By Faheem Abdul Muneeb
The state of unrest continues in the Indian held Kashmir and the massive civilian uprisings are shaking the Indian control on this disputed region.
The civilian uprising of 2016 and the lowest electoral turnout in the latest by poll election held in April followed by unabating state wide students’ protests against the aggressive posturing of Indian forces have unnerved the policy makers in Delhi.
Indian state has hardened its stand, refusing to talk and is working on what has described as ‘Doval Doctrine’, which principally stands for irrelevance of morality, extremism freed from calculation or calibration, and reliance on military might. India has reinforced its faith in perception management and repressive laws to silence the popular demand.
This approach has failed to end the massive public resentment and Indian state has called its army for the maintenance of law and order issues. This has come to fore after Indian paramilitary forces failed to put an end to the civilian protests though they continued to use the lethal weapons like pellet guns. Civilian protests in demand for political rights are observed as law and order problems by the Indian state in Kashmir.
The continued use of force has meanwhile made the people of Kashmir equally fearless and today, even the Indian army finds itself at odds. The army has now resorted to the use of ‘innovative’ means to instil fear in the people.
Practicing the innovation, on April 9, 2017, an Indian Officer tied a 24-year-old shawl weaver named Farooq Ahmad Dar to the front of a jeep, using him as a human shield, and the army defended the use of Human shield as a tactics, which in fact was a violation of the Geneva conventions.
This innovation has been described as ‘Cruelty and Cowardice in Kashmir’ by the editorial board of The New York Times stating that the members of India’s armed forces have reached a new low in the long history of alleged human rights abuses.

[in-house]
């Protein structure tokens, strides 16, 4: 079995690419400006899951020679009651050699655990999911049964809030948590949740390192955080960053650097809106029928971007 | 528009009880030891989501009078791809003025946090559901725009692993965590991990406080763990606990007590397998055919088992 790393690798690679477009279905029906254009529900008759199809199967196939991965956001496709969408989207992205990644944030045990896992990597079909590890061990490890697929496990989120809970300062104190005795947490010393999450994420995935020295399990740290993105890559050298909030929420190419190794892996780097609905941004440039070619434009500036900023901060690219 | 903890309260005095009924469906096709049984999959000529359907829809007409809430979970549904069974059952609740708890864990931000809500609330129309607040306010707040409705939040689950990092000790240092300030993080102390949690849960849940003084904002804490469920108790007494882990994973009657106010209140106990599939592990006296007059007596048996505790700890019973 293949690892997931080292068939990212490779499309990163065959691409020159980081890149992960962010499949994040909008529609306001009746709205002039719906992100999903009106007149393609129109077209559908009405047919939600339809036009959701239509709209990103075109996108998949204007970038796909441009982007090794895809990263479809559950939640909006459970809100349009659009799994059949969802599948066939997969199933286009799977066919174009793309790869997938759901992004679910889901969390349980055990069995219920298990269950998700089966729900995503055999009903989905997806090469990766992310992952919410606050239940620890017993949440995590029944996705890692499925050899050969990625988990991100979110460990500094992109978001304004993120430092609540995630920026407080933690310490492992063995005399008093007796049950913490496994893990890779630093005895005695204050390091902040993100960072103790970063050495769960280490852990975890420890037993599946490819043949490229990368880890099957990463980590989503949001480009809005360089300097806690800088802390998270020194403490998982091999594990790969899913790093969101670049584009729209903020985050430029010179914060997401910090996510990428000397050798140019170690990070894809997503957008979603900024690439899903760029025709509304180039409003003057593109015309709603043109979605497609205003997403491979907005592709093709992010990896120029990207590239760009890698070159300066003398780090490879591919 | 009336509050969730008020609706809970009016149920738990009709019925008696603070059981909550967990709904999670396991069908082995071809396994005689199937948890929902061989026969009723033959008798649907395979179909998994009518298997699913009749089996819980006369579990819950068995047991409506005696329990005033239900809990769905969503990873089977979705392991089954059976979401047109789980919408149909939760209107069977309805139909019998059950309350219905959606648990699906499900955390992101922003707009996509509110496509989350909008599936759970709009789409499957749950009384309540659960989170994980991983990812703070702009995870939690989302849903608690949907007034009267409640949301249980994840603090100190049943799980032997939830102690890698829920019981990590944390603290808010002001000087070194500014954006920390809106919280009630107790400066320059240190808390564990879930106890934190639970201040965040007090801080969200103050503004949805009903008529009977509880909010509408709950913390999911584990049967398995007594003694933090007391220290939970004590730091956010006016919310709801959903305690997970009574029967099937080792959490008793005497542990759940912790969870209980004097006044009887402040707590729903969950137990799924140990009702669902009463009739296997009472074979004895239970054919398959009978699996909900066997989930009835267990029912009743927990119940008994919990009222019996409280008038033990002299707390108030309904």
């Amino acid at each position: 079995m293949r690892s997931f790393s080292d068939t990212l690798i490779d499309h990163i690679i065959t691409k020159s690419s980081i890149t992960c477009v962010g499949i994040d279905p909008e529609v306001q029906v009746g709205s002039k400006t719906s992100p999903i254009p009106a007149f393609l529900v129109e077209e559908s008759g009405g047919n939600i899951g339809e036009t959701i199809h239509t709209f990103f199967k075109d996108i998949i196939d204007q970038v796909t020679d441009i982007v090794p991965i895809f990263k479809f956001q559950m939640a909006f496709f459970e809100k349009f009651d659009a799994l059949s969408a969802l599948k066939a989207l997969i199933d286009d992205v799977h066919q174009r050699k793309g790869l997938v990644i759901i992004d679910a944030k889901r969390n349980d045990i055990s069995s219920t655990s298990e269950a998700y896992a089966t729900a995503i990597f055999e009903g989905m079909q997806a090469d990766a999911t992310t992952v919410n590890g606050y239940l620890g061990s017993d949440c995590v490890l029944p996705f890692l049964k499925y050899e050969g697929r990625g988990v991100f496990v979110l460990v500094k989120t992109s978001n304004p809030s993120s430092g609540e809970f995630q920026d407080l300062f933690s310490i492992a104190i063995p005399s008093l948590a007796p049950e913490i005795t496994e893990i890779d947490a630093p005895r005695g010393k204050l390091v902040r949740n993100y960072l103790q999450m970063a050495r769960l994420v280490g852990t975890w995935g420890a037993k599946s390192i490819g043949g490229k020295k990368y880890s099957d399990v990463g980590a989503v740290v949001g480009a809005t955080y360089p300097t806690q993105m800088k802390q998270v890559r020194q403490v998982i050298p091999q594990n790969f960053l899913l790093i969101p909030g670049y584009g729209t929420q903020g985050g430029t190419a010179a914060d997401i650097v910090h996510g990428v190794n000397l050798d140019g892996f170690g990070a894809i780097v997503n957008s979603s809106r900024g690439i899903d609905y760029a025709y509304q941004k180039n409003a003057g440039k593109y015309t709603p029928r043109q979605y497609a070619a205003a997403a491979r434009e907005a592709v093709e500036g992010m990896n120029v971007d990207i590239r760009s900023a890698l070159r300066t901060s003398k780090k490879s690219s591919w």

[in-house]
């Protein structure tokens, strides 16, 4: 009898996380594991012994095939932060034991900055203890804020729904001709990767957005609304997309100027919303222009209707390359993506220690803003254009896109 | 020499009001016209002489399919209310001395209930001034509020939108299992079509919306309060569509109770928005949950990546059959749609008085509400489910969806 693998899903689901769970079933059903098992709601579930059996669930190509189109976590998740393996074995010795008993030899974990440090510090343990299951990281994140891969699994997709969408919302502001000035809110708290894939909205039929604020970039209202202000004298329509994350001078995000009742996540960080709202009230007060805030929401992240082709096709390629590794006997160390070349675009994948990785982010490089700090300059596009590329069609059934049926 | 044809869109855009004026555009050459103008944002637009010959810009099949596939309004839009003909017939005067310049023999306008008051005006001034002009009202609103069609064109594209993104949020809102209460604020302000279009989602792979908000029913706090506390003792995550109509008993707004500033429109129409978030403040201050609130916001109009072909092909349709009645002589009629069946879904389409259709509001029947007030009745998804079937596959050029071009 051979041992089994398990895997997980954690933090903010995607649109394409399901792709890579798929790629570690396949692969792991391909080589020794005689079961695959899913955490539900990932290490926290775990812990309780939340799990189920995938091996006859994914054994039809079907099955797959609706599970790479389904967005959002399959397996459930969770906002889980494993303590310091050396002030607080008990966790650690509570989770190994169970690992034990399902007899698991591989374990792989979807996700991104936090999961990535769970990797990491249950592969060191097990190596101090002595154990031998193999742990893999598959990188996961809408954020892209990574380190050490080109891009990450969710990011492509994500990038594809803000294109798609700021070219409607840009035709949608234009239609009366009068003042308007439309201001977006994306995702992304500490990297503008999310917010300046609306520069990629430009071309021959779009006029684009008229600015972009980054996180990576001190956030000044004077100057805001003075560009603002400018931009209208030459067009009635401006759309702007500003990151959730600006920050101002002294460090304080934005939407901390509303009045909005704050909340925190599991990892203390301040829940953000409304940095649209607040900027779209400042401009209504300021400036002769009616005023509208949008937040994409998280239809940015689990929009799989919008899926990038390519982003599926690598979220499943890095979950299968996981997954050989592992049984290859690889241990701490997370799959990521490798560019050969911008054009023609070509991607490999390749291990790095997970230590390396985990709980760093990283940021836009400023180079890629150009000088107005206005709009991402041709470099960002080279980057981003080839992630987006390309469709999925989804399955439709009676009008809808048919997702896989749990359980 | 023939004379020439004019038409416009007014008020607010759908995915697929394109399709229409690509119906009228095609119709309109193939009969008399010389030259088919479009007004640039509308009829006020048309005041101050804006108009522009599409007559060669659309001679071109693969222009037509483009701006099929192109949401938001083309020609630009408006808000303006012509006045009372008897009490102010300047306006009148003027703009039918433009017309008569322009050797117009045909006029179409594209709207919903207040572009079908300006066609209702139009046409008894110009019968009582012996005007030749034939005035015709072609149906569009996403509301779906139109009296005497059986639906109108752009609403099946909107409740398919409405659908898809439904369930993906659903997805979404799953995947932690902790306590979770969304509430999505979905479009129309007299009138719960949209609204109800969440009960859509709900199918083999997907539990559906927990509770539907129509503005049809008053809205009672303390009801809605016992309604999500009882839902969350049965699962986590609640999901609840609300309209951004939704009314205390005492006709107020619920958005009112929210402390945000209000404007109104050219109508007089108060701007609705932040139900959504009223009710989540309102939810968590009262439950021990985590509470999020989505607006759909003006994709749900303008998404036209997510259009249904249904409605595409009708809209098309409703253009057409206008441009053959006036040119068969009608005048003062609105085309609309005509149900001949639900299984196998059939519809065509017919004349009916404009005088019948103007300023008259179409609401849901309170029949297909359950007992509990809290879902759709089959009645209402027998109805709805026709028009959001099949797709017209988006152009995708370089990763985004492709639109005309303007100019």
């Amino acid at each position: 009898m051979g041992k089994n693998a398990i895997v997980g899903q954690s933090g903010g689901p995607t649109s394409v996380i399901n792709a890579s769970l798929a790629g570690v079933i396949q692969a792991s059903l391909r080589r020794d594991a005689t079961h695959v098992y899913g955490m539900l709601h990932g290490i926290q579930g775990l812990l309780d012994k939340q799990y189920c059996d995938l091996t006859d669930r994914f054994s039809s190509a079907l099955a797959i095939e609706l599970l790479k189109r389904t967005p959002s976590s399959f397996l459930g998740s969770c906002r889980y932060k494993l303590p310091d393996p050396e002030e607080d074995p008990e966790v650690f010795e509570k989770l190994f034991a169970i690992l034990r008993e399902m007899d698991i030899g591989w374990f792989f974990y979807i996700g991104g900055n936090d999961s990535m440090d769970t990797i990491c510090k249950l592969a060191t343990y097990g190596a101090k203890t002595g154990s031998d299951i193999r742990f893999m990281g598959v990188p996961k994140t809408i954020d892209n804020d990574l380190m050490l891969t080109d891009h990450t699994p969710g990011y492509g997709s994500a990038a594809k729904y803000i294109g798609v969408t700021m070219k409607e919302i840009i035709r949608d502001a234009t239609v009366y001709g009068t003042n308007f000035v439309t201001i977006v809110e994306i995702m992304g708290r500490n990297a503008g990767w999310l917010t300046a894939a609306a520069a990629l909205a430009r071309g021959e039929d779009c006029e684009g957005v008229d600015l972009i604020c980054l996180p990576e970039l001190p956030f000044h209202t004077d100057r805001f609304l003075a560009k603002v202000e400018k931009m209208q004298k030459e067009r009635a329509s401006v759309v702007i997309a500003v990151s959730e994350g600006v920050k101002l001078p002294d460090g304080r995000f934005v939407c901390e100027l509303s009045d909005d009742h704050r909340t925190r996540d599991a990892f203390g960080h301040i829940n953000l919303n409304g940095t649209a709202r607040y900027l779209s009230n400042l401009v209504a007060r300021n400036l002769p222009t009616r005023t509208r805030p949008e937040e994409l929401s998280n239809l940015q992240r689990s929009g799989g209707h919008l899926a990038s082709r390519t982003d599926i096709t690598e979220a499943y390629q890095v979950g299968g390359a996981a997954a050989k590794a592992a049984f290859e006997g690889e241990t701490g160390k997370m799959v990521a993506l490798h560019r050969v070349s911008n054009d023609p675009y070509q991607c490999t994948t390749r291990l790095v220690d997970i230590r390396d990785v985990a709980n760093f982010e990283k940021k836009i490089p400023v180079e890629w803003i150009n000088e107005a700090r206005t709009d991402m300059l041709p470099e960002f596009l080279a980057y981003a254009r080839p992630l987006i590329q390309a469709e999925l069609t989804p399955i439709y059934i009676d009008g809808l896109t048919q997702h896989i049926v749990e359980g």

By now, the Indian state has started theorising a different language and its Defence Minister while justifying the use of a Kashmiri civilian as a Human shield argues that Kashmir is a war-like zone and army doesn’t have to consult members of Parliament under these circumstances.
The nature of this war zone was explained by Indian CAOS Bipin Rawat, who said, ‘this is a proxy war and proxy war is a dirty war. It is played in a dirty way. … You fight a dirty war with innovations’ and use of Human shield is only an innovation.
He awarded the Officer Major Leetul Gogoi, who used a civilian as human shield; even though the court of Inquiry set up by the army itself was yet to complete. This has yet only exposed the farcical inquiry system.
Keneth Roth, the human rights watch executive director aptly described Indian Army Chief as ‘Criminal Leadership’ in this regard. The people of Kashmir are finding the General Dyer of British India in the Indian military regime.
Contrary to what India aims to achieve by the use of force, the widely celebrated notion in Kashmir is that the brutal face of India along with its aggressive majoritarian Hindutva mindset cannot crush the civilian movement for the right to self determination in Kashmir. It is argued that India has used its entire military means since 1989 and has failed to curb the legitimate political demand of the people of Kashmir.
Today, the fourth generation of Kashmiris is fighting India in Schools, Colleges and in the by-lanes of villages and cities. With stone in their hand, and clad in the uniform, the valley’s new generation is making clear statements that they cannot be cowed down at the point of gun.
India is left with little options, and it is high time to shed the arrogance of power and start treating Kashmir from a humanistic perspective that seeks a political resolution. Indian state has tested wars, black laws, military might, presidential rules, sadbhavnas and other covert options, and peoples’ demand for their political rights has not subdued.
The global community should not allow India to orchestrate a suppressive tactics that ultimately corners the youth to resort to extremist means, though India appears interested in the same as reflected by the CAOS Rawat’s statement saying, “In fact, I wish these people, instead of throwing stones at us, were firing weapons at us. Then I would have been happy”.
The international community must intervene before an enforced radicalisation is used to demonise a political demand and ways are created to kill people en-masse in the name of terrorism, though the fact is that Kashmir is a political dispute and it needs a political resolution.
Force cannot kill aspirations, it only makes them forceful.
Faheem Abdul Muneeb hails from Indian-held Kashmir and is currently pursuing a Master’s degree in Political Science from Jamia Millia Islamia, New Delhi. He works on Conflict Resolution Studies and Political Dialogue and has written for The Dawn, Pakistan and the local news papers in Kashmir.